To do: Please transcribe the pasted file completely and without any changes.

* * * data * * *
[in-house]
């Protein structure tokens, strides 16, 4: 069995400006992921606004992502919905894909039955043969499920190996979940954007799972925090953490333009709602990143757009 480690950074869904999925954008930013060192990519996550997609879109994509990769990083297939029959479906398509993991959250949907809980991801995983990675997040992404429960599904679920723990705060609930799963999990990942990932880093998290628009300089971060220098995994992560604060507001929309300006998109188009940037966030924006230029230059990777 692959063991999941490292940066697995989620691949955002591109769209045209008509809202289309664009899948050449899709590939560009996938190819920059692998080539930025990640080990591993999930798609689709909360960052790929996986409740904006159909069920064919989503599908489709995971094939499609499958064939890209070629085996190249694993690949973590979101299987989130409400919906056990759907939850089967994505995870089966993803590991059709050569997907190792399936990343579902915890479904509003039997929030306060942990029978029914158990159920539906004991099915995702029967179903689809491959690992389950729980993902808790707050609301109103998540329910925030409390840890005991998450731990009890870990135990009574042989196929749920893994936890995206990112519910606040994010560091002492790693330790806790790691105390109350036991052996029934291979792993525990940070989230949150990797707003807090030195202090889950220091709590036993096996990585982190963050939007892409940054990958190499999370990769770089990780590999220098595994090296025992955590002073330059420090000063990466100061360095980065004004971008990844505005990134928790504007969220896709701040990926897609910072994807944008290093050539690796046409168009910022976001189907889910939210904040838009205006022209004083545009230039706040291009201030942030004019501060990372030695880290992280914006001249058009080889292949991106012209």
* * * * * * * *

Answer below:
[in-house]
């Protein structure tokens, strides 16, 4: 069995400006992921606004992502919905894909039955043969499920190996979940954007799972925090953490333009709602990143757009 480690950074869904999925954008930013060192990519996550997609879109994509990769990083297939029959479906398509993991959250949907809980991801995983990675997040992404429960599904679920723990705060609930799963999990990942990932880093998290628009300089971060220098995994992560604060507001929309300006998109188009940037966030924006230029230059990777 692959063991999941490292940066697995989620691949955002591109769209045209008509809202289309664009899948050449899709590939560009996938190819920059692998080539930025990640080990591993999930798609689709909360960052790929996986409740904006159909069920064919989503599908489709995971094939499609499958064939890209070629085996190249694993690949973590979101299987989130409400919906056990759907939850089967994505995870089966993803590991059709050569997907190792399936990343579902915890479904509003039997929030306060942990029978029914158990159920539906004991099915995702029967179903689809491959690992389950729980993902808790707050609301109103998540329910925030409390840890005991998450731990009890870990135990009574042989196929749920893994936890995206990112519910606040994010560091002492790693330790806790790691105390109350036991052996029934291979792993525990940070989230949150990797707003807090030195202090889950220091709590036993096996990585982190963050939007892409940054990958190499999370990769770089990780590999220098595994090296025992955590002073330059420090000063990466100061360095980065004004971008990844505005990134928790504007969220896709701040990926897609910072994807944008290093050539690796046409168009910022976001189907889910939210904040838009205006022209004083545009230039706040291009201030942030004019501060990372030695880290992280914006001249058009080889292949991106012209």